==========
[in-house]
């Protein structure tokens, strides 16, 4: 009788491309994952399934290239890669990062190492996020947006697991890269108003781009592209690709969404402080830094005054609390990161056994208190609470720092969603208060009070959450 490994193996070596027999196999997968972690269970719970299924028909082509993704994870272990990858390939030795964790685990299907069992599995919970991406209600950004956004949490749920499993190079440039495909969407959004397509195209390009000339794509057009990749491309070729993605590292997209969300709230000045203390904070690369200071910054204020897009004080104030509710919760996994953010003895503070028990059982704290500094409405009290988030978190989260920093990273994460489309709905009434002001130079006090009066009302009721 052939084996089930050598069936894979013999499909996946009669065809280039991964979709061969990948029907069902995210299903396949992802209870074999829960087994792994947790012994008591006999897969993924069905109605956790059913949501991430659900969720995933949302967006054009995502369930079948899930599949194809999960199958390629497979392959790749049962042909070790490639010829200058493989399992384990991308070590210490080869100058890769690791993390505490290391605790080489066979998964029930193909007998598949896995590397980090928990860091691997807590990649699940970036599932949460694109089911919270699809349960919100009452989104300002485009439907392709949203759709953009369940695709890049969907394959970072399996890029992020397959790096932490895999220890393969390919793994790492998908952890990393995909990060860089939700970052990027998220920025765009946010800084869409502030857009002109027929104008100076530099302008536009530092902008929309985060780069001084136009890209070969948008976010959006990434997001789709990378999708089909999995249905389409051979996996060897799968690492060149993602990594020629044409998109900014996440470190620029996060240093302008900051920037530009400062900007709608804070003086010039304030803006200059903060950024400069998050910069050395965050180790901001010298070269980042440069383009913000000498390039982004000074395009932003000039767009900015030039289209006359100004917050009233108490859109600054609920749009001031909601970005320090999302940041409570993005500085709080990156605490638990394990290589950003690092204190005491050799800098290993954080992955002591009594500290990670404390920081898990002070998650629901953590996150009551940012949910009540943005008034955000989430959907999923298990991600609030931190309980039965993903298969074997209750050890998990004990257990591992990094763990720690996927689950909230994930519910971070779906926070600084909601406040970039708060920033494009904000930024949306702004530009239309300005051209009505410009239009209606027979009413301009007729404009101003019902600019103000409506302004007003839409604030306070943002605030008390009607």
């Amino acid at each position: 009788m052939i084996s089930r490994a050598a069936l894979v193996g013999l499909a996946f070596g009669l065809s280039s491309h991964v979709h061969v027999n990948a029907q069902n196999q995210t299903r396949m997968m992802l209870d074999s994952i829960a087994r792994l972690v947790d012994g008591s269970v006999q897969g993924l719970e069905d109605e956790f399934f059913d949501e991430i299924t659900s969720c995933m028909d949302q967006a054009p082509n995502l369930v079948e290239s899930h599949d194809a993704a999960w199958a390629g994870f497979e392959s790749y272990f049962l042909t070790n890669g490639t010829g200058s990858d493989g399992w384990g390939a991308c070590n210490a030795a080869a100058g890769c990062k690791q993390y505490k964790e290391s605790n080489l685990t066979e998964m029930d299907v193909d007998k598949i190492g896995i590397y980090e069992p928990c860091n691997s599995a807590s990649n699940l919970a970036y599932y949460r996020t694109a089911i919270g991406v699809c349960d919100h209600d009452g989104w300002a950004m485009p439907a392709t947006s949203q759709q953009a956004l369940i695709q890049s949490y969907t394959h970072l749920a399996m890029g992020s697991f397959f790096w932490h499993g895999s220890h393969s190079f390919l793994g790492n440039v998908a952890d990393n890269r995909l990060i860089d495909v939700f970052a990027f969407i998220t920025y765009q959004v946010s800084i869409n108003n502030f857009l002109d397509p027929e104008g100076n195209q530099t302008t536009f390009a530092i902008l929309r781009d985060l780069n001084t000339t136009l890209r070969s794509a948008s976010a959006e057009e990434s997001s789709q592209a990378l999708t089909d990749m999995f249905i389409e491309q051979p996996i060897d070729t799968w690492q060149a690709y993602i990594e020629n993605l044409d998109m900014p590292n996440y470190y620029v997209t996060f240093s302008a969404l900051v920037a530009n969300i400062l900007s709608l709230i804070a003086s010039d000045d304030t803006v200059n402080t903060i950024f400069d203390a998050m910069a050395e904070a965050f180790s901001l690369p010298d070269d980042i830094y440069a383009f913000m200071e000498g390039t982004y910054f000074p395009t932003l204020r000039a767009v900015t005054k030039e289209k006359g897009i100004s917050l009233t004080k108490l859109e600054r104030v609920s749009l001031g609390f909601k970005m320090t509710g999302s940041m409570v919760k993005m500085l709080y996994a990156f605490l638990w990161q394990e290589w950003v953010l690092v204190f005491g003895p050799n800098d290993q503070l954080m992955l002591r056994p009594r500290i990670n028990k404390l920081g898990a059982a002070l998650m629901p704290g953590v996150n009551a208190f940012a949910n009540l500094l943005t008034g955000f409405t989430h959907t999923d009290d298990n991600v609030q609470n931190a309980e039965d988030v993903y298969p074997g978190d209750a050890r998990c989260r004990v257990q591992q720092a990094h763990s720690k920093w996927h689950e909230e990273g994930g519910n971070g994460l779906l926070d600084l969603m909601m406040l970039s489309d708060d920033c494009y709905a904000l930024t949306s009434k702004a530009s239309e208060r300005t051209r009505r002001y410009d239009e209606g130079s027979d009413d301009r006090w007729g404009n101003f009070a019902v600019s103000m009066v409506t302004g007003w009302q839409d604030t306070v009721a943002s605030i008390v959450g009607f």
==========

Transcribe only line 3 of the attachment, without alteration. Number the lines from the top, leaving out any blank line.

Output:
């Amino acid at each position: 009788m052939i084996s089930r490994a050598a069936l894979v193996g013999l499909a996946f070596g009669l065809s280039s491309h991964v979709h061969v027999n990948a029907q069902n196999q995210t299903r396949m997968m992802l209870d074999s994952i829960a087994r792994l972690v947790d012994g008591s269970v006999q897969g993924l719970e069905d109605e956790f399934f059913d949501e991430i299924t659900s969720c995933m028909d949302q967006a054009p082509n995502l369930v079948e290239s899930h599949d194809a993704a999960w199958a390629g994870f497979e392959s790749y272990f049962l042909t070790n890669g490639t010829g200058s990858d493989g399992w384990g390939a991308c070590n210490a030795a080869a100058g890769c990062k690791q993390y505490k964790e290391s605790n080489l685990t066979e998964m029930d299907v193909d007998k598949i190492g896995i590397y980090e069992p928990c860091n691997s599995a807590s990649n699940l919970a970036y599932y949460r996020t694109a089911i919270g991406v699809c349960d919100h209600d009452g989104w300002a950004m485009p439907a392709t947006s949203q759709q953009a956004l369940i695709q890049s949490y969907t394959h970072l749920a399996m890029g992020s697991f397959f790096w932490h499993g895999s220890h393969s190079f390919l793994g790492n440039v998908a952890d990393n890269r995909l990060i860089d495909v939700f970052a990027f969407i998220t920025y765009q959004v946010s800084i869409n108003n502030f857009l002109d397509p027929e104008g100076n195209q530099t302008t536009f390009a530092i902008l929309r781009d985060l780069n001084t000339t136009l890209r070969s794509a948008s976010a959006e057009e990434s997001s789709q592209a990378l999708t089909d990749m999995f249905i389409e491309q051979p996996i060897d070729t799968w690492q060149a690709y993602i990594e020629n993605l044409d998109m900014p590292n996440y470190y620029v997209t996060f240093s302008a969404l900051v920037a530009n969300i400062l900007s709608l709230i804070a003086s010039d000045d304030t803006v200059n402080t903060i950024f400069d203390a998050m910069a050395e904070a965050f180790s901001l690369p010298d070269d980042i830094y440069a383009f913000m200071e000498g390039t982004y910054f000074p395009t932003l204020r000039a767009v900015t005054k030039e289209k006359g897009i100004s917050l009233t004080k108490l859109e600054r104030v609920s749009l001031g609390f909601k970005m320090t509710g999302s940041m409570v919760k993005m500085l709080y996994a990156f605490l638990w990161q394990e290589w950003v953010l690092v204190f005491g003895p050799n800098d290993q503070l954080m992955l002591r056994p009594r500290i990670n028990k404390l920081g898990a059982a002070l998650m629901p704290g953590v996150n009551a208190f940012a949910n009540l500094l943005t008034g955000f409405t989430h959907t999923d009290d298990n991600v609030q609470n931190a309980e039965d988030v993903y298969p074997g978190d209750a050890r998990c989260r004990v257990q591992q720092a990094h763990s720690k920093w996927h689950e909230e990273g994930g519910n971070g994460l779906l926070d600084l969603m909601m406040l970039s489309d708060d920033c494009y709905a904000l930024t949306s009434k702004a530009s239309e208060r300005t051209r009505r002001y410009d239009e209606g130079s027979d009413d301009r006090w007729g404009n101003f009070a019902v600019s103000m009066v409506t302004g007003w009302q839409d604030t306070v009721a943002s605030i008390v959450g009607f």